In closing let me just note another special relationship we continue to have which is little known.  I refer to the Compacts of Free Association with three Pacific counties, i.e. Palau (Belau), the Marshall Islands, and the Federation States of Micronesia.  I had the privilege of working on the negotiations that brought these compacts into being as our responsible resolution of the Trust Territory obligation given the United States after World War II. While these three regions are independent countries with seats in the United Nations they continue to have special legal, economic and foreign policy ties with the federal government.

These compacts need ongoing monitoring and American citizens need  to be apprised of these relationships far better than they have to date.

John Pawlikowski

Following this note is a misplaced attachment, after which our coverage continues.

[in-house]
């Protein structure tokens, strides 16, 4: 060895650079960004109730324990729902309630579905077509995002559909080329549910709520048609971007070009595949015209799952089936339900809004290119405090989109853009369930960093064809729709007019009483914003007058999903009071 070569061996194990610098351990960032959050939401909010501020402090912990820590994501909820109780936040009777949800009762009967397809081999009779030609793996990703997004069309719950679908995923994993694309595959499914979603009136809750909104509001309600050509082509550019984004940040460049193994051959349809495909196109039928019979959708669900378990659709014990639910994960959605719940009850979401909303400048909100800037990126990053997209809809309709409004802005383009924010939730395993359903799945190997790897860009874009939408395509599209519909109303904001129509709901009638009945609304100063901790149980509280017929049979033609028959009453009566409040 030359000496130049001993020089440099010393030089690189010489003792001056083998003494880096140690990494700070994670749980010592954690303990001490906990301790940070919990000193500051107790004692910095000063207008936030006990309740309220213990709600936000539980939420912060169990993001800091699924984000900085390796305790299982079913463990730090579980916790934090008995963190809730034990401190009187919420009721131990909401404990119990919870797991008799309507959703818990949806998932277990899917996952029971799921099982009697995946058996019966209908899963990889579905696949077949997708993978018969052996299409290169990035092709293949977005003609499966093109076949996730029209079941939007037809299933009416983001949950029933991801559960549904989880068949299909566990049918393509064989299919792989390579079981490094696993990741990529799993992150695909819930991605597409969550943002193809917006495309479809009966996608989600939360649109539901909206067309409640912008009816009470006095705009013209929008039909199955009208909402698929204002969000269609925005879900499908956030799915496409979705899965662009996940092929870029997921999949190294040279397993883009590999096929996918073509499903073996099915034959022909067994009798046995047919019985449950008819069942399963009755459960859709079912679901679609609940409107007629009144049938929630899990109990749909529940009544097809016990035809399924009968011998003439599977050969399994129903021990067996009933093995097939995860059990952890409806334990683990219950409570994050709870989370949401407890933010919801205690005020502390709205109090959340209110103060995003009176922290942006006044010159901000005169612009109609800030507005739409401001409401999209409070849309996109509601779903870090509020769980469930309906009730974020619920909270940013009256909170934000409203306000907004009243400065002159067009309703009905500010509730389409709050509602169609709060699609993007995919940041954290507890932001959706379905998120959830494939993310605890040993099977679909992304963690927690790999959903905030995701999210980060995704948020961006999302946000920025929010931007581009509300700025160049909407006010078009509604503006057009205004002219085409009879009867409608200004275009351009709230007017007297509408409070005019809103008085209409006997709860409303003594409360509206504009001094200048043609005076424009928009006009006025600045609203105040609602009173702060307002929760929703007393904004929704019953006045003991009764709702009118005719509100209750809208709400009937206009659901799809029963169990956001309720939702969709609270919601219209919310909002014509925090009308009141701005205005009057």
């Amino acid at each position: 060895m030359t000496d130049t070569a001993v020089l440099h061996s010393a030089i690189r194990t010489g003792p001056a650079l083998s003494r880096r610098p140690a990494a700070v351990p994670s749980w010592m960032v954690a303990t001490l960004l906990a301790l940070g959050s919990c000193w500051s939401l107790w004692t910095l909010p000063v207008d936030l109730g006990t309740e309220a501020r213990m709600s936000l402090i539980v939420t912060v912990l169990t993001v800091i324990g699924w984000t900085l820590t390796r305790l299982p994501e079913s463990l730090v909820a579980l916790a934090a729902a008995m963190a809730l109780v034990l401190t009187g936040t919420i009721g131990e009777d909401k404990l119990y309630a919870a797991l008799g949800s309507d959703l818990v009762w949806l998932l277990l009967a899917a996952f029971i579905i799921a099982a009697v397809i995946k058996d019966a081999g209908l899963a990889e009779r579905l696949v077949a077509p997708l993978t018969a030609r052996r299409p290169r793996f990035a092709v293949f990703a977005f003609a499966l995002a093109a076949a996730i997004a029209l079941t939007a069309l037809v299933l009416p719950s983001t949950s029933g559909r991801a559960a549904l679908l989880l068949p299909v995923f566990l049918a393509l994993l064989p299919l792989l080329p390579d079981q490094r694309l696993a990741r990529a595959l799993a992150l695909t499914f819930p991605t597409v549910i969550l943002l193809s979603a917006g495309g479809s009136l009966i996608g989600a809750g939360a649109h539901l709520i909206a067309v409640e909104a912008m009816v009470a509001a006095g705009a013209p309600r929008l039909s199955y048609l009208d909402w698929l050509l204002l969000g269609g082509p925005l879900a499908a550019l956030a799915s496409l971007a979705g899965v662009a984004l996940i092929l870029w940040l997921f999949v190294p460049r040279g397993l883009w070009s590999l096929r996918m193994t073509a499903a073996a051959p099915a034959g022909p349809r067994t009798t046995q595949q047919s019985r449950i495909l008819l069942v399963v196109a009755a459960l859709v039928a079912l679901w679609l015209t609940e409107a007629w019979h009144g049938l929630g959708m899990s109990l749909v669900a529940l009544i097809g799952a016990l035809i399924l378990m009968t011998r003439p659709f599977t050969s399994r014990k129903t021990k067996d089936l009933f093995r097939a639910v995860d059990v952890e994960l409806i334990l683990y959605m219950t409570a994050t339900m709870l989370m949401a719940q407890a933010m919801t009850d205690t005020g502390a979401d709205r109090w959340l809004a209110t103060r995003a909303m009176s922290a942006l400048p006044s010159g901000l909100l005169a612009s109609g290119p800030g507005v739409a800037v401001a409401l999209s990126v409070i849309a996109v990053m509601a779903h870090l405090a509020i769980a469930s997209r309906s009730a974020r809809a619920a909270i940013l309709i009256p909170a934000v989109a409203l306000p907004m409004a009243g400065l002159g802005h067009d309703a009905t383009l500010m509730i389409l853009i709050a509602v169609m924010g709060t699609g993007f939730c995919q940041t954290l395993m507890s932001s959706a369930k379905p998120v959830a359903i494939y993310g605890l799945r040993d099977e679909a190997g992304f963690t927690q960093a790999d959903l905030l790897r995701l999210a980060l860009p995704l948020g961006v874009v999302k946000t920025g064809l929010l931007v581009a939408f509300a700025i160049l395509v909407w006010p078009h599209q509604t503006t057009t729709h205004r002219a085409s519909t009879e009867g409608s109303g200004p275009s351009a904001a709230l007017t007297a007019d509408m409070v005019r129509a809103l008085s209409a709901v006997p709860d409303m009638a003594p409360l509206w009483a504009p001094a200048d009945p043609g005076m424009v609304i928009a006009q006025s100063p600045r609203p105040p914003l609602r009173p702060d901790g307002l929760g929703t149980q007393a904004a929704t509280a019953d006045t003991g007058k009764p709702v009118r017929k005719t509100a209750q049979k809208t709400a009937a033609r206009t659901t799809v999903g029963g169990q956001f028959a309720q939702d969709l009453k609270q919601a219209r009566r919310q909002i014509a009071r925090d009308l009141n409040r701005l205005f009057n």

John T. Pawlikowski, OSM, Ph.D., is Professor of Social Ethics and Director of Catholic-Jewish Studies at the Catholic Theological Union, part of the ecumenical cluster of theological schools at the University of Chicago. A priest of the Servite order, he is the author or editor of numerous books, including The Challenge of the Holocaust for Christian Theology, Christ in the Light of the Christian-Jewish Dialogue, Jesus and the Theology of Israel, and Reinterpreting Revelation and Tradition: Jews and Christians in Conversation. He has contributed essays to many volumes on the Holocaust and related themes, as well as to leading theological journals. He serves on the editorial boards of the Journal of Ecumenical Studies, Journal of Holocaust and Genocide Studies, Explorations, and Shofar: an Interdisciplinary Journal of Jewish Studies. His writings have been translated into , French, German, Italian, Spanish, Czech, Polish and Dutch. Father Pawlikowski is President of the International Council of Christians and Jews. He was appointed by President Carter to the United States Holocaust Memorial Council in 1980, and reappointed to three successive terms by subsequent Presidents. He serves on the Council's Executive Committee, Committee on Conscience, and Academic Committee and chairs its Church Relations Committee. Fr. Pawlikowski is also a board member of the National Polish American-Jewish American Council and Vice President of the American Association for Polish-Jewish Studies. He is a member of the Advisory Committee on Catholic-Jewish Relations of the United States Conference of Catholic Bishops, chairs the Advisory Council of the National Catholic Center for Holocaust Education at Seton Hill College, and serves on the board of directors of the U.S. Interreligious Committee for Peace in the Middle East, the National Christian Leadership Conference for Israel, and the Annual Scholars’ Conference on Holocaust, Genocide and the Church Struggle. Fr. Pawlikowski was a member of the Vatican delegation at the international Jewish-Catholic dialogues in Baltimore in 1992 and Jerusalem in 1994. He has also participated in Christian/Jewish/Muslim conferences and conversations in the United States, Spain, Italy, and Israel. He has received numerous awards and honors for his interfaith work, and has traveled and lectured widely in Latin America, Asia, Africa, and Micronesia as well as Europe and the Middle East. In August, 2000, he served as a delegate to the Millennium Summit of the World’s Religious and Spiritual Leaders convened at the United Nations by Secretary General Kofi Annan.